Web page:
The Countess, Season's Longest Running Drama, May Be On The Run

News   The Countess, Season's Longest Running Drama, May Be On The Run Reports indicate that The Countess, the season's longest running drama On or Off-Broadway may be on the run.

Reports indicate that The Countess, the season's longest running drama On or Off-Broadway may be on the run.

Unconfirmed press reports indicate that the 42nd Street Development Corporation will be moving ahead with plans raze the block, which means gutting the Samuel Beckett and replacing several other Theatre Row venues with a residential complex that features retail and theatre space below.

In accordance with strict zoning regulations, any demolished theatre would be replaced with an equivalent amount of theatre space and seating. The Shuberts have been named as joint sponsors in the new development.

Plans for moving The Countess are being considered but no decisions have been announced.

As reported earlier, The Countess, having logged its 300th performance at the Samuel Beckett Theatre Feb. 9, remains the longest running new drama of the season, both on or Off-Broadway. The Victorian era scandal, written by Gregory Murphy and directed by Ludovica Villar-Hauser, traces the true-life love triangle and sensational Victorian scandal that ensued some 146 years ago when London society learned that England's art critic and trend setter, John Ruskin, was being sued for divorce by his charming and popular wife, Effie, on the grounds that their union had never been consummated. Ruskin's wife was instantly vilified, and it was later revealed that there was another man, John Everett Millais, a founder of the Pre-Raphaelite movement.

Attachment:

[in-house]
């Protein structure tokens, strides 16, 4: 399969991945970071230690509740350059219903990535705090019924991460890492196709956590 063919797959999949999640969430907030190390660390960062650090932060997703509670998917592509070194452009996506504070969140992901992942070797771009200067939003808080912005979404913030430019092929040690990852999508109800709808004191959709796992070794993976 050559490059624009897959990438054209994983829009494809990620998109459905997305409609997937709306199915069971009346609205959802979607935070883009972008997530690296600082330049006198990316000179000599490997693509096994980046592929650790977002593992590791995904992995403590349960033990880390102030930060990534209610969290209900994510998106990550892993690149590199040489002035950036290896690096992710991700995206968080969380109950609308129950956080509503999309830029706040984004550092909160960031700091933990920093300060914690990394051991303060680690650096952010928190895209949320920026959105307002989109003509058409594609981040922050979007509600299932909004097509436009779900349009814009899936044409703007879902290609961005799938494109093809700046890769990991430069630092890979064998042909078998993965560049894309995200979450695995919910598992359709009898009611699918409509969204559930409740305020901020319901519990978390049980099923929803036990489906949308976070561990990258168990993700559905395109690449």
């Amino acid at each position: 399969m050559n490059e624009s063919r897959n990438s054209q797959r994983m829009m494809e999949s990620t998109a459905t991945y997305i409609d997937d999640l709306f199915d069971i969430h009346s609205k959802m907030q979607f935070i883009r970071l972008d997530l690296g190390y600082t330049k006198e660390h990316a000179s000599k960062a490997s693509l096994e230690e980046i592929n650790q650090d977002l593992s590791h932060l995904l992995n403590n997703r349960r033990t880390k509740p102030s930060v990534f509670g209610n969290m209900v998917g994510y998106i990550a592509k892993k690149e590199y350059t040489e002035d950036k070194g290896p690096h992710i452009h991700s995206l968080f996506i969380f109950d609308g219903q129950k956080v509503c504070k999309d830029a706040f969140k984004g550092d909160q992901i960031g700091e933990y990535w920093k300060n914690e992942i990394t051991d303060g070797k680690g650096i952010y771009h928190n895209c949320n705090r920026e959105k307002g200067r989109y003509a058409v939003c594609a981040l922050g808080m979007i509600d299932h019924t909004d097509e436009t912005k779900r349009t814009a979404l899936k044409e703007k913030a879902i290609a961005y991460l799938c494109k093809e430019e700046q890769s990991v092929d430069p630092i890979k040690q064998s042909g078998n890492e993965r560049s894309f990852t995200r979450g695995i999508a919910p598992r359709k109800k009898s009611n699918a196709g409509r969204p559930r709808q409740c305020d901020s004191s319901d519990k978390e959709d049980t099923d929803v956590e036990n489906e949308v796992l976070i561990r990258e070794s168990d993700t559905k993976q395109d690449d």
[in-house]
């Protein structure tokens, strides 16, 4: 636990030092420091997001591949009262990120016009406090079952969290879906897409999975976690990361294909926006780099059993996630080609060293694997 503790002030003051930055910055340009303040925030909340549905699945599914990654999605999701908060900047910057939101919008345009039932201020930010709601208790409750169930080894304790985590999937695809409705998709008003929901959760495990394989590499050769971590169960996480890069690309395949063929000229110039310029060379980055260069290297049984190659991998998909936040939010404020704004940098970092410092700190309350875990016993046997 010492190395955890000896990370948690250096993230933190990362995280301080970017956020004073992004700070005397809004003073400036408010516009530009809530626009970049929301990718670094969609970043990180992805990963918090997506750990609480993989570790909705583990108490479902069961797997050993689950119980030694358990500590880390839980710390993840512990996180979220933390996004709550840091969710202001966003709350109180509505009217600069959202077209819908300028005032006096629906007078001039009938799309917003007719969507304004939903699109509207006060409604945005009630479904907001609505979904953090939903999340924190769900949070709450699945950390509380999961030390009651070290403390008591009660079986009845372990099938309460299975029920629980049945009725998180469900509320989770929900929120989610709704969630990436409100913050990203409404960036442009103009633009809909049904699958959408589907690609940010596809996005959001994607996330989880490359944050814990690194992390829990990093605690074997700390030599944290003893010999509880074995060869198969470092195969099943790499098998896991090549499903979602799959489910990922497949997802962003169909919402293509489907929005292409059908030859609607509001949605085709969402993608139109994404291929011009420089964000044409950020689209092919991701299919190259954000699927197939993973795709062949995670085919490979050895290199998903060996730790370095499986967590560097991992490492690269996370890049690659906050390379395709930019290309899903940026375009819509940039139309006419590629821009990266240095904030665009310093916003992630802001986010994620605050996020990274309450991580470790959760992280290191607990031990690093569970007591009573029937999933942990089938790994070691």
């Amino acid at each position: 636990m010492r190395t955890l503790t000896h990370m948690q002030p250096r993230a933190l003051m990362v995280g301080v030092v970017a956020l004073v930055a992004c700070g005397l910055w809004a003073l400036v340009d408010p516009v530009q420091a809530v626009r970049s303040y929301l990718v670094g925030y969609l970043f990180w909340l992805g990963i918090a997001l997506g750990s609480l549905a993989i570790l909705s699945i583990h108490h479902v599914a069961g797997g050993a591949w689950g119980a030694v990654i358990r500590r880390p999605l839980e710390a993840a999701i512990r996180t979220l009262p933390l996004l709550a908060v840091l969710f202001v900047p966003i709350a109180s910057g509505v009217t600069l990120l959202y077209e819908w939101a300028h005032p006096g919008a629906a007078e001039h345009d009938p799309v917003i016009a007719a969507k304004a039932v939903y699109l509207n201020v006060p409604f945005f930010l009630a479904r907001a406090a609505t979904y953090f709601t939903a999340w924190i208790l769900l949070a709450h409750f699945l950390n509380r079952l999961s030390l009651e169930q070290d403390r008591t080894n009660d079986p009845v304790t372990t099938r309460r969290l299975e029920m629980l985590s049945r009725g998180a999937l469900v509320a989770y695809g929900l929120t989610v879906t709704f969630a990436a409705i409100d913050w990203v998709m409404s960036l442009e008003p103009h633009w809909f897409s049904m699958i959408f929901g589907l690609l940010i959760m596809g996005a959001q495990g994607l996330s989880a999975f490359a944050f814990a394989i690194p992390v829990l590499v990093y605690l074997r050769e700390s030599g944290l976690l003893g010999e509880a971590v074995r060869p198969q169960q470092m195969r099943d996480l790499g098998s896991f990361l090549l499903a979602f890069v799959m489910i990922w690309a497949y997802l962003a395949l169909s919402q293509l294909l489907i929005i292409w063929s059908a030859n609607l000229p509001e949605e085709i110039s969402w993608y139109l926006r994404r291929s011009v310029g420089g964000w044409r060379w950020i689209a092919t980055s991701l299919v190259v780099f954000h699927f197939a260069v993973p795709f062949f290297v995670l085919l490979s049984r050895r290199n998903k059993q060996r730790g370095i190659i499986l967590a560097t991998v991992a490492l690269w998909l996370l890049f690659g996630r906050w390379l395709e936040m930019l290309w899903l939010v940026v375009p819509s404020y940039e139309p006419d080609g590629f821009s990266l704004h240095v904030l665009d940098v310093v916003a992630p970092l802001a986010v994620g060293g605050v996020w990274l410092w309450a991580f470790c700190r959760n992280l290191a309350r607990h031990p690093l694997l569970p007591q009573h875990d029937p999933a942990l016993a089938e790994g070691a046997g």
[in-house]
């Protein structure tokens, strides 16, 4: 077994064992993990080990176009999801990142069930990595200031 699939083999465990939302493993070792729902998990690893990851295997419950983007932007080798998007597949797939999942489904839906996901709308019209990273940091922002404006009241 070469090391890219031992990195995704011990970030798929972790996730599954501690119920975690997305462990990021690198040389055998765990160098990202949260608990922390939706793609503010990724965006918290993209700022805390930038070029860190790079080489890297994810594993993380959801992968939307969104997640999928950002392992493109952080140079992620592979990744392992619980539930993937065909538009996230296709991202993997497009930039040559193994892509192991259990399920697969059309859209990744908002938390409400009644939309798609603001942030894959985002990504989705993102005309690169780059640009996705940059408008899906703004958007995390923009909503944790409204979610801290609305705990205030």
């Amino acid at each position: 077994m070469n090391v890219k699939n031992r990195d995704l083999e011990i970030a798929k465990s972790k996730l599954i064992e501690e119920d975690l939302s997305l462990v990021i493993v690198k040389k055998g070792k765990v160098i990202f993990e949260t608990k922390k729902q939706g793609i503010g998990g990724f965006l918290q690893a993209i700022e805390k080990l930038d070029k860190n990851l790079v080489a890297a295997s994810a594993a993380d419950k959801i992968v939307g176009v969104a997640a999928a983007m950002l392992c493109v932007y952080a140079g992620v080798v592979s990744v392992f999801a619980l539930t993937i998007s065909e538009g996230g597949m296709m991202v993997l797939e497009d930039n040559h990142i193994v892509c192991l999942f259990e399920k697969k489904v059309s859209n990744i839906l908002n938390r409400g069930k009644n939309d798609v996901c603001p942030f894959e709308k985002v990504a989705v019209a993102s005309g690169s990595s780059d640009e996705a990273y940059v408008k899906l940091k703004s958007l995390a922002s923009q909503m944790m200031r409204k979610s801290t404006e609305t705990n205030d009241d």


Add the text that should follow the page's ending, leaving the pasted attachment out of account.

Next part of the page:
"Modern audiences have the benefit of being able to speculate on this matter with a much more well rounded set of assumptions," says director Villar Hauser. "There are many dimensions to this tale and what is interesting is that we can compare our reactions to those of the Victorians."

The theatre is hosting a series of post performance discussions on Wednesday evenings through March 1. The theme includes Victorian era refreshments and a guest expert on one of the many subjects touch upon in the play -- women's issues, Victorian history, art and social politics. A question and answer period will be held at each discussion.

The first "Victorian Night" took place Dec. 8 and was attended by Ms. Tara Millais, a great-great granddaughter of Sir John Everett Millais and, it can now safely be revealed, Effie Millais.

The regular ticket price of $45 applies to Victorian Nights (reception included). The Samuel Beckett Theatre is located at 410 West 42nd Street. Call Ticketmaster at (212) 307-4100 for credit cards, or the box office at (212) 594-2826.

-- By Murdoch McBride